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V-Mart eyeing return tonight against Royals

MLB.com

DETROIT -- When Tigers designated hitter Victor Martinez sat at his locker to answer questions about his health and what his return to the lineup will mean for a team that had dropped 13 of 17 games entering Tuesday, he spoke with a tone that was as cautious as it was excited.

Martinez, 38, who was diagnosed with an irregular heartbeat and hasn't played since exiting in the seventh inning of a game on June 16, is expected to rejoin the Tigers' starting lineup on Wednesday. Before Tuesday's game against the Royals, he opened up about his family's history of heart conditions. His father had three heart attacks and died from one. Martinez said the recent problem was his first heart irregularity, but he's cognizant of the risks.

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DETROIT -- When Tigers designated hitter Victor Martinez sat at his locker to answer questions about his health and what his return to the lineup will mean for a team that had dropped 13 of 17 games entering Tuesday, he spoke with a tone that was as cautious as it was excited.

Martinez, 38, who was diagnosed with an irregular heartbeat and hasn't played since exiting in the seventh inning of a game on June 16, is expected to rejoin the Tigers' starting lineup on Wednesday. Before Tuesday's game against the Royals, he opened up about his family's history of heart conditions. His father had three heart attacks and died from one. Martinez said the recent problem was his first heart irregularity, but he's cognizant of the risks.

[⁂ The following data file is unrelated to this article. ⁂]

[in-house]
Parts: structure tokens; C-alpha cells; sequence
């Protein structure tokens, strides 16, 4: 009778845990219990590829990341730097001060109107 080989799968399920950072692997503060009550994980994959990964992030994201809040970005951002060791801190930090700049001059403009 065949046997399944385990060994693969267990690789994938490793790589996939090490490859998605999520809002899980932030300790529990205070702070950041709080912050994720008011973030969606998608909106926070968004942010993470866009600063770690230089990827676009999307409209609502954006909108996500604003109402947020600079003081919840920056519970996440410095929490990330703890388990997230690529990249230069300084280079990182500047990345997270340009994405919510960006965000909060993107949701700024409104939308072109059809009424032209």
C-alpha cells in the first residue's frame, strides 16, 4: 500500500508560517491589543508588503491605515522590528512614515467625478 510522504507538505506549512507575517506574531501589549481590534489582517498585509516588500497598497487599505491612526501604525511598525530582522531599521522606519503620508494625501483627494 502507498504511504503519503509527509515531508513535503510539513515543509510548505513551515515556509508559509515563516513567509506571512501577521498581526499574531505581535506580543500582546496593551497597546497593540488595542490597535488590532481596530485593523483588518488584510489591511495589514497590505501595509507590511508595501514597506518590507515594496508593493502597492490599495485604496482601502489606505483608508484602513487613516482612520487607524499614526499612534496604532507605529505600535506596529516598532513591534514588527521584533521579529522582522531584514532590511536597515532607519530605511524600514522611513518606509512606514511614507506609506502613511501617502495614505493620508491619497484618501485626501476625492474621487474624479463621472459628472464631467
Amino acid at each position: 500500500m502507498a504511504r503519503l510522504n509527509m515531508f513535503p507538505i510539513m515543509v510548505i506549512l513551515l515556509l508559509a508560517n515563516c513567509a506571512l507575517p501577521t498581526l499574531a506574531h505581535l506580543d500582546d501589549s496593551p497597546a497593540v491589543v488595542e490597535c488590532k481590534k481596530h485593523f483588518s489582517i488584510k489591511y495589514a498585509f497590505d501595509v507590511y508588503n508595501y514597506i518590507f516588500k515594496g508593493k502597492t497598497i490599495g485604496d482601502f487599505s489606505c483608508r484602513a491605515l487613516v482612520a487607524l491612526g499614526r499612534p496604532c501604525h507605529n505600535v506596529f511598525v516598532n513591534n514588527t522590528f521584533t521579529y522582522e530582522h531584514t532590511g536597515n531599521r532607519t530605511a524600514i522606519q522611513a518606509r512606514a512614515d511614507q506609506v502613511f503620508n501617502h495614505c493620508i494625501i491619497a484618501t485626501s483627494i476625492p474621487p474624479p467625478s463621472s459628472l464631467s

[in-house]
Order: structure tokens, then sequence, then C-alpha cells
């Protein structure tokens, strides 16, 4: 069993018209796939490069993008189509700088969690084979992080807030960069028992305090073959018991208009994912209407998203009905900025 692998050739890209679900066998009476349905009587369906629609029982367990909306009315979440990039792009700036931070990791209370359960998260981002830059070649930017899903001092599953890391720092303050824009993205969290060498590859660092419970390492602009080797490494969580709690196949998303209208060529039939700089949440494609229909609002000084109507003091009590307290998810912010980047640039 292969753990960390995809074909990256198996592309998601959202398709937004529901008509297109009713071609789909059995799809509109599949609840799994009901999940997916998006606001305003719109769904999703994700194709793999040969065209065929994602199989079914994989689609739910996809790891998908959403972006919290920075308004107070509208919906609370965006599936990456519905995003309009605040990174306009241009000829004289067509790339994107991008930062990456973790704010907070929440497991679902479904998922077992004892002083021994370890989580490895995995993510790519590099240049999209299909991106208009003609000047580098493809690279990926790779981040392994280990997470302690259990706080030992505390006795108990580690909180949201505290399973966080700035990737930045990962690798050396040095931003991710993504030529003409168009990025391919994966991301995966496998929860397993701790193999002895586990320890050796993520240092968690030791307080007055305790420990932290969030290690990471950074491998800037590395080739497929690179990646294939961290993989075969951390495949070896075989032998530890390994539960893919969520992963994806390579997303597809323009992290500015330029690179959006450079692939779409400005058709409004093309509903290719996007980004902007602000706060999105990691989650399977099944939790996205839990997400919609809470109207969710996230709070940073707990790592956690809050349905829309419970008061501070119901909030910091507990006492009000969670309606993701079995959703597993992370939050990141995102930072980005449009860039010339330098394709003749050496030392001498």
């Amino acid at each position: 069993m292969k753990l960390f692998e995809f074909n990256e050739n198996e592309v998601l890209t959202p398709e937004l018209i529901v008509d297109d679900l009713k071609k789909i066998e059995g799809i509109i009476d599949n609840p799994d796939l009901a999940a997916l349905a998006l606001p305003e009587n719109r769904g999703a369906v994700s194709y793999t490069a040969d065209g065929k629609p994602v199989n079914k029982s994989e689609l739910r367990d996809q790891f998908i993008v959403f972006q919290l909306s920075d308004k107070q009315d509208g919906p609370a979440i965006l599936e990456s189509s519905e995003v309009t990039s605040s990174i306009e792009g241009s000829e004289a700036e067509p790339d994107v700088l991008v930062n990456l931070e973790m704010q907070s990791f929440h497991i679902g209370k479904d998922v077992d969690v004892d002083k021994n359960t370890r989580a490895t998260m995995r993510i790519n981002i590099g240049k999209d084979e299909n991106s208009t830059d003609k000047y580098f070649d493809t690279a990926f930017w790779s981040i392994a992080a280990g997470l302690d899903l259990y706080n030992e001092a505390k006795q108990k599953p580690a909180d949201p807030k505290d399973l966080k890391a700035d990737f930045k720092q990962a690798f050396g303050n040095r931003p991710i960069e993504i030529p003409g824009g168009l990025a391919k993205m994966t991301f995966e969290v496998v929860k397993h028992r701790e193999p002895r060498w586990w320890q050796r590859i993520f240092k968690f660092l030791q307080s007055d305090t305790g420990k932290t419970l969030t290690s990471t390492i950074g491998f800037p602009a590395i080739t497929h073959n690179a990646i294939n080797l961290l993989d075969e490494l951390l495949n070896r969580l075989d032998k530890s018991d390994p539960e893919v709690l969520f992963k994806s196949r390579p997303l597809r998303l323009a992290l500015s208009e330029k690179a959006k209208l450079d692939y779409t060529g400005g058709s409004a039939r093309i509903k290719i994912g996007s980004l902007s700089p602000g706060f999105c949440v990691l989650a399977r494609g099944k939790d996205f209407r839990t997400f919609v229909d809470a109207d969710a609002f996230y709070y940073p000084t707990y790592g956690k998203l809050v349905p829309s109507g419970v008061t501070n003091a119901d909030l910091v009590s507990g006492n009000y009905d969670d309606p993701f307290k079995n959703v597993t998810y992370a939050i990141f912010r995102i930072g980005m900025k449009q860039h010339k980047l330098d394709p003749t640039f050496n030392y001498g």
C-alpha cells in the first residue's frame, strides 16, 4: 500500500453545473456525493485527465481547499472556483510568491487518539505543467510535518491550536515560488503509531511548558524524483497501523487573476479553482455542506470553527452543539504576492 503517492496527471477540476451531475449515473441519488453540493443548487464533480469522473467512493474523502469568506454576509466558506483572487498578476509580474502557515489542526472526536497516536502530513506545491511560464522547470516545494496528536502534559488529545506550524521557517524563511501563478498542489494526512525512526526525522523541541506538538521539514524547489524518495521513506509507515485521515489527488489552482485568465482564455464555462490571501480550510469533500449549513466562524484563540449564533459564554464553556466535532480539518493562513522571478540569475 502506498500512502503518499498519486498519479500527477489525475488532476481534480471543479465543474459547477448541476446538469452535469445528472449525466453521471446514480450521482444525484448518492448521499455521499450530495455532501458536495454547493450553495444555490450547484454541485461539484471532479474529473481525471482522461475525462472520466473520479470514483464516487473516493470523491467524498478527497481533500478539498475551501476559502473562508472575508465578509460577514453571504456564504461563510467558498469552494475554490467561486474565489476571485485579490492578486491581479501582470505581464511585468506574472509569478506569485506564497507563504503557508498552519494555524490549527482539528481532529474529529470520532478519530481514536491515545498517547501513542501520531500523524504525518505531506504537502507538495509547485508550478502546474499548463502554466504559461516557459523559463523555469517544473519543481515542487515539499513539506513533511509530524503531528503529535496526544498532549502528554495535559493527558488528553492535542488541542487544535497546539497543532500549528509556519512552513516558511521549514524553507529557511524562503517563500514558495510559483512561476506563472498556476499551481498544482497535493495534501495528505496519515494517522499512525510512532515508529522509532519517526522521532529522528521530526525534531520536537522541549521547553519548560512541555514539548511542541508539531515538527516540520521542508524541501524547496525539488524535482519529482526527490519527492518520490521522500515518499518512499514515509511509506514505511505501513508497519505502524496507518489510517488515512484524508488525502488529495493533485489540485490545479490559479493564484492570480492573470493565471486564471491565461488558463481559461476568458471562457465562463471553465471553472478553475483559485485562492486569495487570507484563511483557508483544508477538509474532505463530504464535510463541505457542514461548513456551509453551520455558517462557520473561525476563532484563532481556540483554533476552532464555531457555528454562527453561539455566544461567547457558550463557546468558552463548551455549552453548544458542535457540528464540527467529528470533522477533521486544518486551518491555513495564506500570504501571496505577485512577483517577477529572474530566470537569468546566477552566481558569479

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"That makes you appreciate your life more," he said. "You know what? You have to enjoy life every day. Day by day. You just never know. I always think that way and just trying to live my life and make the most out of it, and that's it."

During a game against the Rays on June 16, Martinez said he felt a problem in the early innings and told Tigers first-base coach Omar Vizquel about it. By the seventh inning, Martinez said he could barely swing the bat, and he was removed for a pinch-runner.

Manager Brad Ausmus said after the game that Martinez had been removed because of cold sweats, dizziness and an accelerated heartbeat, but there wasn't a "high level of concern." Martinez stayed in the hospital that night and he has had limited baseball activities in the 10 days since.

Martinez, who hopes Tuesday will be his last day wearing a heart monitor, took regular batting practice and ran the bases for the first time since going on the disabled list. He said he's no longer on the medication he'd been taking and he feels good.

The injury hasn't made Martinez think about whether his career is at risk. He's not a doctor, he said, and therefore he can't think about that. Martinez, currently signed through 2018, said he knows how long he's going to play.

As for getting back on the field, Martinez said he's excited, admitting it wasn't fun sitting on the couch and watching his teammates go 1-6 on the recent West Coast trip. With the heart scare seemingly behind him, Martinez and his teammates are looking ahead to his return as a regular in the clubhouse and the batter's box.

"Vic's obviously one of the key pieces on our team," outfielder Mikie Mahtook said. "He's a great guy and any time you go through that, injuries are terrible, but that was a scary situation. I'm glad to see him back and smiling."

Jordan Horrobin is a reporter for MLB.com based in Detroit.

Detroit Tigers, Victor Martinez